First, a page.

EU Referendum

Asylum seekers: missing the point


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It's five days since I wrote about the fences and their role in displacing asylum seekers from the safer land routes to the perilous sea routes. The fences, though, were only part of the story. After they were constructed in the Spanish enclaves of Ceuta (in 1993) and Melilla (in 1996), the effect then was to divert more of the migrants out to sea. 

They emerged from the Sahara and embarked for the Canaries or southern Spain, and for Italy. Some took to tiny rowing boats, sometimes succeeding, sometimes drowning. And, in a sign of things to come, in June 2003, some 200 people went missing, presumed dead, 60 miles off the Tunisian coast, after their boat capsized. There were only 41 survivors. 

The response of the Spanish was to strengthen their defences. They installed from 2001 a $140 million surveillance system called the Integrated External Vigilance System (SIVE), first in the Strait of Gibraltar and along the Andalusian coast, in the province of Cadiz. It was gradually extended to other areas of Andalusia, the Mediterranean coast and the coasts of the Canaries.

This system combines three elements: radar stations distributed along the coast (pictured), control centres where specialised agents can control the movement of the cameras and radars scattered along the coast and "interception units" (patrol boats, helicopters and vehicles) that receive orders from the control centre. 

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The budget to put this system in operation on Spanish coasts between 2001 and 2006 was €106 million, while in 2005 and 2008 its total cost was €130 million.

The effect, however, was entirely predictable. Denied easy sea crossings, migrants redoubled their attempts to enter Melilla, creating what was termed "a new and bloody crisis". They gathered in their hundreds in the scraps of woodland outside Melilla and organised mass assaults on the city's perimeter.

By summer 2005, Amnesty International was reporting that those who were caught on the fence were being treated with excessive force by Moroccan and Spanish guards, and those caught inside the fence were being illegally expelled back into Morocco, often to be dumped in the desert. By autumn, there was clear evidence of murder at Melilla and, along the coast, outside Ceuta.

A human rights lawyer from Melilla, Jose Alonso, reported: "It was the closest I have ever been to a war, going to the fence and seeing what was happening". There was a helicopter over the Spanish side with a huge light shining down on the Moroccan side. There was shooting. From where I was, I saw hundreds of people trying to get over the fence. Both sides were shooting down at them. It was like a film about a war".

Already, though, the Spanish "invisible walls" had Deutsche Welle in July 2004 reporting that immigrants were attempting to cross the Mediterranean sea at a higher risk than ever before because "high-tech surveillance systems leave them no choice but to take far more dangerous routes".

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This was over ten years ago, and the system has since been upgraded (pictured above), further establishing a trend that has continued ever since – as one route was closed down, the migrants simply moved on to another route, each more dangerous than before.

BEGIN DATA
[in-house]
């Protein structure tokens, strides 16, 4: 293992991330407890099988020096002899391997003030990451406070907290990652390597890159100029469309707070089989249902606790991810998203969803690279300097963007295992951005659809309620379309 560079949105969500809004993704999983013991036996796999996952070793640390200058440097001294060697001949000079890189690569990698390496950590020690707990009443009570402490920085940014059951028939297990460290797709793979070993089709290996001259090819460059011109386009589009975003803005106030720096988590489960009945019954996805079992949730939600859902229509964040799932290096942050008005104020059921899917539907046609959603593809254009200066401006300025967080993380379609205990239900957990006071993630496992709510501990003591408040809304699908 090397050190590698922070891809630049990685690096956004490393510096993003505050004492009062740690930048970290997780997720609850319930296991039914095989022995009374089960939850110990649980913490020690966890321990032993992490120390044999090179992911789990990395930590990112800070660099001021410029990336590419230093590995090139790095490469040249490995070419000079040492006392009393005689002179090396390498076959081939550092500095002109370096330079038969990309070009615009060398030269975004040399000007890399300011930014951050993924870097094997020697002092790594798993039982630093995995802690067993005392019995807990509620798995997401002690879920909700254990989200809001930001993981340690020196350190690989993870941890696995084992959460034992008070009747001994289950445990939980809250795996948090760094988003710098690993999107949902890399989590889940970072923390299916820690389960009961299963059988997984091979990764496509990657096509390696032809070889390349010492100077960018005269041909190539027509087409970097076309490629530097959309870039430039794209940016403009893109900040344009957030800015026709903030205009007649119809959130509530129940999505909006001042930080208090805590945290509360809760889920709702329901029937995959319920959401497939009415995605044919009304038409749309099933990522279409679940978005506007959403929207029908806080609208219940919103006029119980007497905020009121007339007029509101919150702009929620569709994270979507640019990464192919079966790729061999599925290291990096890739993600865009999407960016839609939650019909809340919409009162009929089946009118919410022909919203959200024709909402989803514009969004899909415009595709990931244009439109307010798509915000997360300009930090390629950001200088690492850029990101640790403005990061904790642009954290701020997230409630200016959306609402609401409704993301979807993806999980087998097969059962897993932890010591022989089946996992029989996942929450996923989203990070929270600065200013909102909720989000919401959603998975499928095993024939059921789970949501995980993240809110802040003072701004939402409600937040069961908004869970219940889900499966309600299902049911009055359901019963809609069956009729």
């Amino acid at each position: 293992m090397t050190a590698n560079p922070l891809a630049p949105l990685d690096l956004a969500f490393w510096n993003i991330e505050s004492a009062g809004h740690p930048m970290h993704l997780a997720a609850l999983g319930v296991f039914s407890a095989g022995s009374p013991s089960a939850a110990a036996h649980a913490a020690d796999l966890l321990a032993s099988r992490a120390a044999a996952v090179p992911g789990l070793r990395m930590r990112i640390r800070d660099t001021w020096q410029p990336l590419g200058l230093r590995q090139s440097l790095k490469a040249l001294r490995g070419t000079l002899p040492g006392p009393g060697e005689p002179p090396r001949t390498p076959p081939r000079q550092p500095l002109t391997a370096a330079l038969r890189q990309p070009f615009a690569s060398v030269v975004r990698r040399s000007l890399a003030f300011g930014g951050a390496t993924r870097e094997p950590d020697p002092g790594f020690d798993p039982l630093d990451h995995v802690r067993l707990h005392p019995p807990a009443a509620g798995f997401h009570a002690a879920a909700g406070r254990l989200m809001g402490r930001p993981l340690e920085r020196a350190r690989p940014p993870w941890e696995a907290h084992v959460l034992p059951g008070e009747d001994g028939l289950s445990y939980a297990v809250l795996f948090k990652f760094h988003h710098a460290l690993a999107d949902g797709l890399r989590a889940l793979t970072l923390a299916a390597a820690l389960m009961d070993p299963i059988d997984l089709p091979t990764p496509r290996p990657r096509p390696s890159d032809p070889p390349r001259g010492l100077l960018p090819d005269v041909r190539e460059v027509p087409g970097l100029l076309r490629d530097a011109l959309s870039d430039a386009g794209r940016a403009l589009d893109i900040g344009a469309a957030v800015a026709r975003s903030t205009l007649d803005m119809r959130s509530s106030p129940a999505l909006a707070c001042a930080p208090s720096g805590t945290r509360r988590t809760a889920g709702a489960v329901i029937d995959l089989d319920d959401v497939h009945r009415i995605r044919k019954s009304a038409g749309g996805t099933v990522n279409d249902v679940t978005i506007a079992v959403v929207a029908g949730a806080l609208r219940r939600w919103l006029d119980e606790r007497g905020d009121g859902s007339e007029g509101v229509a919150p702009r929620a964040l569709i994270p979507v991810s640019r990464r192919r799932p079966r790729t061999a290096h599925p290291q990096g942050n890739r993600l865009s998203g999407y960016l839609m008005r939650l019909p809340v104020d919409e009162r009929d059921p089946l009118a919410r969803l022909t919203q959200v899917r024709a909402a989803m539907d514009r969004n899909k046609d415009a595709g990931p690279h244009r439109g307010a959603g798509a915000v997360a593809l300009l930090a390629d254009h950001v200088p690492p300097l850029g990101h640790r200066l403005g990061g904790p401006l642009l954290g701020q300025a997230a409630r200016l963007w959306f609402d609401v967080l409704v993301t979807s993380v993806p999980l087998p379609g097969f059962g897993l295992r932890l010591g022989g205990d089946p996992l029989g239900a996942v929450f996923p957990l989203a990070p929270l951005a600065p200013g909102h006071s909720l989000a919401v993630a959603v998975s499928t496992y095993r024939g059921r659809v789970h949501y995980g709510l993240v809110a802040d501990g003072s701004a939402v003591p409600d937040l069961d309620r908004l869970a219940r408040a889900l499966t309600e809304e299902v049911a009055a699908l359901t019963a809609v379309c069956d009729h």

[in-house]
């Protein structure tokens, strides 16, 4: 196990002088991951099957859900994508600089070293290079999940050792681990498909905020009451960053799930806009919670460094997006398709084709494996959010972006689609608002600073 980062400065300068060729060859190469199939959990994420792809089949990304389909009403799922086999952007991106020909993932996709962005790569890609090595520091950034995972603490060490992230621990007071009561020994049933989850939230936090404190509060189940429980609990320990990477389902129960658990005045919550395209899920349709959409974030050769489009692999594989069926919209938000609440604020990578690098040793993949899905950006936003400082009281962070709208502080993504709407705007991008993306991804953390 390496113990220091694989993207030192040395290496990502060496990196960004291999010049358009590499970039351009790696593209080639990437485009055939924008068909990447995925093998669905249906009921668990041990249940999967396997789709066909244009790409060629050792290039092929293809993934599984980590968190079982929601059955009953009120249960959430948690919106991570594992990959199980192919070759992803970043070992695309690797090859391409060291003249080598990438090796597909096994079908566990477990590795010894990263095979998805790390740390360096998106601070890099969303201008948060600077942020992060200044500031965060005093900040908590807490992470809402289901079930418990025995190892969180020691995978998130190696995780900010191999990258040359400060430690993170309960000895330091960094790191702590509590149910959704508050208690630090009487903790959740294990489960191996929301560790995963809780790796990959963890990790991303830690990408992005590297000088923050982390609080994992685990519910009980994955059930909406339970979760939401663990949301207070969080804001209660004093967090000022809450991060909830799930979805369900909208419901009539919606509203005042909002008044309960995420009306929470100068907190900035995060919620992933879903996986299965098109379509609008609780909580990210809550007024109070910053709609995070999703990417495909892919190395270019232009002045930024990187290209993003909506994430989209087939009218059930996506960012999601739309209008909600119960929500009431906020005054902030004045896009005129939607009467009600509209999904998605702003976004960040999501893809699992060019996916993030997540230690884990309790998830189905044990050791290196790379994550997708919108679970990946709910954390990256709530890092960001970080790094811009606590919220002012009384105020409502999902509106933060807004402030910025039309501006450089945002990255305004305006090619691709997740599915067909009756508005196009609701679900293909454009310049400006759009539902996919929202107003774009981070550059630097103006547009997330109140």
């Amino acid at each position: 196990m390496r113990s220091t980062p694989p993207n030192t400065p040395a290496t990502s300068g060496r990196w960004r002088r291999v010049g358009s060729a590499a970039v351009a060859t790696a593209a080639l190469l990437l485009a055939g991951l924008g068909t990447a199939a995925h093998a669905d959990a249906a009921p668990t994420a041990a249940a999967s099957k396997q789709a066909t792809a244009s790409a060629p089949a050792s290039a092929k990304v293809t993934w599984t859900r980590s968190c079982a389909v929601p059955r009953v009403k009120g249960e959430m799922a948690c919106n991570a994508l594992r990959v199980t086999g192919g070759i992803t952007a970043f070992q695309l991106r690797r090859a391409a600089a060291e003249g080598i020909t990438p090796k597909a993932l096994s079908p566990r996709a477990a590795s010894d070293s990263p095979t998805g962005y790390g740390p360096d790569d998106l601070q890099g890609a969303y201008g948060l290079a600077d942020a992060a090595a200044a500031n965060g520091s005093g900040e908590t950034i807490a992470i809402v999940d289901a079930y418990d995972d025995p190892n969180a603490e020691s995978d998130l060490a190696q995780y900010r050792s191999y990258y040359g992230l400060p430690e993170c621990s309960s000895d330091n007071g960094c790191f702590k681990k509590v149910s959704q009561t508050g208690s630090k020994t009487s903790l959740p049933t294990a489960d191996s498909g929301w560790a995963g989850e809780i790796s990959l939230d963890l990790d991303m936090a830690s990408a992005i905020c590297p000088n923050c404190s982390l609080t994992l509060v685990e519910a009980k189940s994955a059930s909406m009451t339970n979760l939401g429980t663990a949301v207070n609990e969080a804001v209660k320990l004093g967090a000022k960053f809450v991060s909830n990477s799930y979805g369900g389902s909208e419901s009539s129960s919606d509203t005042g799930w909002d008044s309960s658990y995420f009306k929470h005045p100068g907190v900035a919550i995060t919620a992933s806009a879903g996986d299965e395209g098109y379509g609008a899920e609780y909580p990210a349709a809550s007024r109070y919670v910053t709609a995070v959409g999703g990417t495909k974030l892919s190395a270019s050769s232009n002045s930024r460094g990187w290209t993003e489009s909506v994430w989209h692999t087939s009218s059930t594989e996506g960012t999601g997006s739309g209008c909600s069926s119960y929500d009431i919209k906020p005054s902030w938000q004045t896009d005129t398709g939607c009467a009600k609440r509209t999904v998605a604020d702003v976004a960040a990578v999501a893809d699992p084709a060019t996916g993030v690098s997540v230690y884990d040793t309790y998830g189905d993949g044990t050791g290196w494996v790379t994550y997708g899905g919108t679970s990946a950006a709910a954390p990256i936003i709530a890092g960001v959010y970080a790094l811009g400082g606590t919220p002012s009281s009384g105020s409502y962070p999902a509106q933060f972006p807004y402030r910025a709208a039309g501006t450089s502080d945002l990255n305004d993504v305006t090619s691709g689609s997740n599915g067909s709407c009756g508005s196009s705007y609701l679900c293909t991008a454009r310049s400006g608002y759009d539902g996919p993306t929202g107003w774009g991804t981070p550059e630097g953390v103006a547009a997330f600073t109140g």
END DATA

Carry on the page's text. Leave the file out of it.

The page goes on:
As we now see, the situation has culminated in migrants take the sea route from Libya to Italy, and the rise in drownings – a situation that has been building more than two decades and an inevitable consequence of closing down the safer routes.

Yet what we are seeing is the almost total inability of the media to report properly on this phenomenon. The closest we are getting is the Independent which today writes of "Europe's new iron curtains".

Only incidentally, it writes of Bulgaria's "wall", a project as ambitious as the US's reinforcement of its border with Mexico: a state-of-the-art "integrated monitoring system", which will see Bulgaria's whole southern border with Turkey closely observed by a new task force of 1,500 border police.

"The government's plan is to make it stretch 100 miles across the southern border with Turkey. The plan is to finish by June", says Boris Cheshirkov, a spokesperson for the UN Refugee Agency (UNHCR) in Bulgaria. "It's a chicken-wire fence with barbed-wire rolls in front of it", Cheshirkov explains. It's three metres high. I don't know what else to say about it".

He could always add, says the Independent, that it is a monstrosity. The hardening of the border will result directly in refugees choosing to seek out more dangerous routes of travel, and many are predicting a rise in the number of those trying to flee the Middle East by boat rather than land in the coming months – threatening more tragedies like those happening right now in Italian waters.

"There's already an established people-smuggling route from Turkey's Aegean coast going into the Mediterranean", says the Turkish journalist and author Alev Scott. "We'll certainly see that sea route becoming used more as a result of the fence".

And there, at last, we have it, but only embedded in a longer, more general story. This should be headlined as the major story. Migrants are drowning in the Mediterranean because European states have progressively closed down their options. They are drowning to order, as a matter of policy. And the media can't even report it properly.